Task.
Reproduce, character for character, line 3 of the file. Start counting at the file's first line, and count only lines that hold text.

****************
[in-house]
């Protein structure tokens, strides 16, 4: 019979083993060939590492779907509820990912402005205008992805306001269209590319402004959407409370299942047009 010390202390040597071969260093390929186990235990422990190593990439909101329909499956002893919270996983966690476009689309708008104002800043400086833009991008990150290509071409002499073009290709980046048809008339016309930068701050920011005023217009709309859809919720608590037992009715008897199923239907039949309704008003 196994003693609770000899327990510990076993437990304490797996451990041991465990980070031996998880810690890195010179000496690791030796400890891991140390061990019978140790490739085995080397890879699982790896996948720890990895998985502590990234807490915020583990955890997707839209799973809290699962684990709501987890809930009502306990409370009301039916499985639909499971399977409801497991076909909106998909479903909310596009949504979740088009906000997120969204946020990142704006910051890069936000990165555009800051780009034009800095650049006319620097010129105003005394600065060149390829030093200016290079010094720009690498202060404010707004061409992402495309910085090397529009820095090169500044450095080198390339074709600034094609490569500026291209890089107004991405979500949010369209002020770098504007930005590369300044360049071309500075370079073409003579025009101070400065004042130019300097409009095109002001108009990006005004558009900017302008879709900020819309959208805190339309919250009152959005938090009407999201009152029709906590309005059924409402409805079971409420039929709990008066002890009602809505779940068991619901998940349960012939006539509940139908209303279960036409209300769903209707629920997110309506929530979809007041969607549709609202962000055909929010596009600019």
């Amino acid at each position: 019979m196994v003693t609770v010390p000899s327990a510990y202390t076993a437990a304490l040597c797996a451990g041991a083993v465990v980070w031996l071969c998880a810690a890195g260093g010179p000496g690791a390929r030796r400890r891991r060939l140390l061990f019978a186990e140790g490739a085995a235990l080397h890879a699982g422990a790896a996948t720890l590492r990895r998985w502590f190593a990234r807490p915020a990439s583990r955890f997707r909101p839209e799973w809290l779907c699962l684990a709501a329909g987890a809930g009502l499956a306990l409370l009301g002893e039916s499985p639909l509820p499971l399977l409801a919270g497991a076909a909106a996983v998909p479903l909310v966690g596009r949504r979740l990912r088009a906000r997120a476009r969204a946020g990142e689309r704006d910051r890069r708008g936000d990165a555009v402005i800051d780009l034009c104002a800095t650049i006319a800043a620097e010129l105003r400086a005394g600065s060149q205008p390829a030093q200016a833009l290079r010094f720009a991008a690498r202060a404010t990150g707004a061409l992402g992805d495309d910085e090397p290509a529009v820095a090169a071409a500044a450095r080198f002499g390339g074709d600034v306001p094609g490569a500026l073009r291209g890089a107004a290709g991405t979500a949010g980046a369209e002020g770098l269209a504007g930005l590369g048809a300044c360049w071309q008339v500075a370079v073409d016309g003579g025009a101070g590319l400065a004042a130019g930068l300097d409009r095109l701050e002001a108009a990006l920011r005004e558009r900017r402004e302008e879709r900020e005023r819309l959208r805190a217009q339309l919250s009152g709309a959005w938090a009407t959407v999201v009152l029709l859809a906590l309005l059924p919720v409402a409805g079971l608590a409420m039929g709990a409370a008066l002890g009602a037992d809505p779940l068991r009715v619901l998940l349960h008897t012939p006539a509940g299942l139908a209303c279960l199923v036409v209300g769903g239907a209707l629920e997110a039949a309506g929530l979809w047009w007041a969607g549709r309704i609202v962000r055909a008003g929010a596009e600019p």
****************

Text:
């Amino acid at each position: 019979m196994v003693t609770v010390p000899s327990a510990y202390t076993a437990a304490l040597c797996a451990g041991a083993v465990v980070w031996l071969c998880a810690a890195g260093g010179p000496g690791a390929r030796r400890r891991r060939l140390l061990f019978a186990e140790g490739a085995a235990l080397h890879a699982g422990a790896a996948t720890l590492r990895r998985w502590f190593a990234r807490p915020a990439s583990r955890f997707r909101p839209e799973w809290l779907c699962l684990a709501a329909g987890a809930g009502l499956a306990l409370l009301g002893e039916s499985p639909l509820p499971l399977l409801a919270g497991a076909a909106a996983v998909p479903l909310v966690g596009r949504r979740l990912r088009a906000r997120a476009r969204a946020g990142e689309r704006d910051r890069r708008g936000d990165a555009v402005i800051d780009l034009c104002a800095t650049i006319a800043a620097e010129l105003r400086a005394g600065s060149q205008p390829a030093q200016a833009l290079r010094f720009a991008a690498r202060a404010t990150g707004a061409l992402g992805d495309d910085e090397p290509a529009v820095a090169a071409a500044a450095r080198f002499g390339g074709d600034v306001p094609g490569a500026l073009r291209g890089a107004a290709g991405t979500a949010g980046a369209e002020g770098l269209a504007g930005l590369g048809a300044c360049w071309q008339v500075a370079v073409d016309g003579g025009a101070g590319l400065a004042a130019g930068l300097d409009r095109l701050e002001a108009a990006l920011r005004e558009r900017r402004e302008e879709r900020e005023r819309l959208r805190a217009q339309l919250s009152g709309a959005w938090a009407t959407v999201v009152l029709l859809a906590l309005l059924p919720v409402a409805g079971l608590a409420m039929g709990a409370a008066l002890g009602a037992d809505p779940l068991r009715v619901l998940l349960h008897t012939p006539a509940g299942l139908a209303c279960l199923v036409v209300g769903g239907a209707l629920e997110a039949a309506g929530l979809w047009w007041a969607g549709r309704i609202v962000r055909a008003g929010a596009e600019p």